Keywords:
change fatigue; organizational change; staff nurses
Repository Posting Date:
3-Mar-2017
Date of Publication:
3-Mar-2017
Other Identifiers:
CHWE17G03
Conference Date:
2017
Conference Name:
Creating Healthy Work Environments 2017
Conference Host:
Sigma Theta Tau International, the Honor Society of Nursing
Conference Location:
Indianapolis, Indiana, USA
Description:
Creating Healthy Work Environments 2017: Best Practices in Clinical and Academic Settings. Held at the JW Marriott, Indianapolis, Indiana, USA

Full metadata record

DC FieldValue Language
dc.language.isoen[US]en
dc.type.categoryFull-texten
dc.formatText-based Documenten
dc.typePresentationen
dc.titleThe Relationship Among Change Fatigue, Resilience, and Job Satisfaction of Hospital Staff Nursesen
dc.title.alternativeOrganizational Change to Promote Healthy Work Environmentsen
dc.contributor.authorBrown, Robin J.en
dc.contributor.departmentPhien
dc.author.detailsRobin J. Brown, RNen
dc.identifier.urihttp://hdl.handle.net/10755/621255-
dc.description.abstractSession presented on Saturday, March 18, 2017: Health care is typified by change. Organizational changes have a negative impact on nurses and the effects of organizational change is being overlooked and under researched (Delmatoff & Lazarus, 2014; McMillian & Perron, 2013). Change in an organization leads to increased sick time, work disability, loss of productivity, organizational commitment, increased turnover rates (Bernerth, Walker, & Harris, 2011), stress (McMillian & Perron, 2013), emotional exhaustion (Manzano Garcio & Ayale Calvo, 2012), and change fatigue (Bernerth et al., 2011; McMillan & Perron, 2013). Change fatigue is a result of constant organizational change and has not been researched with nurses. Majority of the research on organizational change is associated with change resistance. Differences exist between change fatigue and change resistance. Resistant behaviors are intentional actions, but change fatigue is when staff become disengaged, apathetic, and passive about the changes. Because of these passive behaviors, change fatigue is unnoticed by nurse managers and under researched (McMillian & Perron, 2013). Resilience is a personal quality that enables one to thrive in the face of adversity, such as with organizational change. Resilient nurses are better able to cope with stress and have lower levels of emotional exhaustion (Manzano Garcia & Ayala Calvo, 2012). Resilience reduces the risk of burnout, improves the retention and mental health of nurses (Shin, Taylor, & Seo, 2012), and has a positive correlation to years of work experience (Lee et al., 2015). A study was conducted to determine if hospital staff nurses experience change fatigue and if there are differences in levels of change fatigue of novice an experienced hospital staff nurses. The Transactional Model of Stress and Coping developed by Lazarus and Folkman (1984) was used as the theoretical framework. The model proposes that stressors and ways individuals cope with stress need to be considered jointly in explaining the stress and coping process because they are interdependent. Organizational change is a frequent stressor experienced by nurses that causes stress, a decrease in job satisfaction, and change fatigue. Resilience is personal quality that can be used to adapt to the stress of organizational change. The study assessed the relationship among change fatigue, resilience, and job satisfaction of hospital staff nurses. Participants completed an online survey, using three tools: Change Fatigue Scale, Connor-Davidson Resilience Scale (CD-RISC), and McCloskey/Mueller Satisfaction Scale (MMSS). The participants were 535 staff nurses employed in a rural or urban hospital. The study reported a significant difference between novice and experienced staff nurses in change fatigue (t= -2.9, p = .003), resilience (t= -2.3, p = .01), and job satisfaction (t = -2.0, p = .04). Experienced nurses had higher change fatigue, resilience, and job satisfaction. The study also reported a significant negative association between change fatigue and job satisfaction (r = -.295, p = .000) and change fatigue and resilience (r = -.145, p =.002). A significant positive association was found between resilience and job satisfaction (r = .251, p = .000). Multiple regression found education, gender, and hospital size are predictor variables of change fatigue. Linear trend found as size of facility and number of beds increases, change fatigue increases and as educational level increases, change fatigue decreases. Learning Objectives: The learner will develop an understanding of the relationship among change fatigue, resilience, and job satisfaction of novice and experienced hospital staff nurses. The learner will identify the differences between change fatigue and change resistance.en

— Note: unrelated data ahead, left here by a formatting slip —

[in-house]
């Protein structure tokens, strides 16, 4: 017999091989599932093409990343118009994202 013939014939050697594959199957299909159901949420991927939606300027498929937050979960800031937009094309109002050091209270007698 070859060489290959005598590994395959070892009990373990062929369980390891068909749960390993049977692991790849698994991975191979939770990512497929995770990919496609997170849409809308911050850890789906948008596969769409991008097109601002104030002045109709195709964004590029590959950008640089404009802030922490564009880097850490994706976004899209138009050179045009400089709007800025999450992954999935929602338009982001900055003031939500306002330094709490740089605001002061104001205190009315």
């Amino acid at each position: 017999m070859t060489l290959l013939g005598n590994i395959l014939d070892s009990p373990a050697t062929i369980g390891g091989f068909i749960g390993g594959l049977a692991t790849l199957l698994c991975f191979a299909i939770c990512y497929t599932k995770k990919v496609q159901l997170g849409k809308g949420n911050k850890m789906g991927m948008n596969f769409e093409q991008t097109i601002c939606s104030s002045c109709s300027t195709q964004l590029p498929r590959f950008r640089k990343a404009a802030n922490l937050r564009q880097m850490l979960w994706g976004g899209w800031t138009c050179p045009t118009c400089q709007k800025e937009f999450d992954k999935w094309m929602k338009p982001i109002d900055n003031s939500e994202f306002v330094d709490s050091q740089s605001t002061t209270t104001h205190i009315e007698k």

dc.subjectchange fatigueen
dc.subjectorganizational changeen
dc.subjectstaff nursesen
dc.date.available2017-03-03T14:34:49Z-
dc.date.issued2017-03-03-
dc.date.accessioned2017-03-03T14:34:49Z-
dc.conference.date2017en
dc.conference.nameCreating Healthy Work Environments 2017en
dc.conference.hostSigma Theta Tau International, the Honor Society of Nursingen
dc.conference.locationIndianapolis, Indiana, USAen
dc.descriptionCreating Healthy Work Environments 2017: Best Practices in Clinical and Academic Settings. Held at the JW Marriott, Indianapolis, Indiana, USAen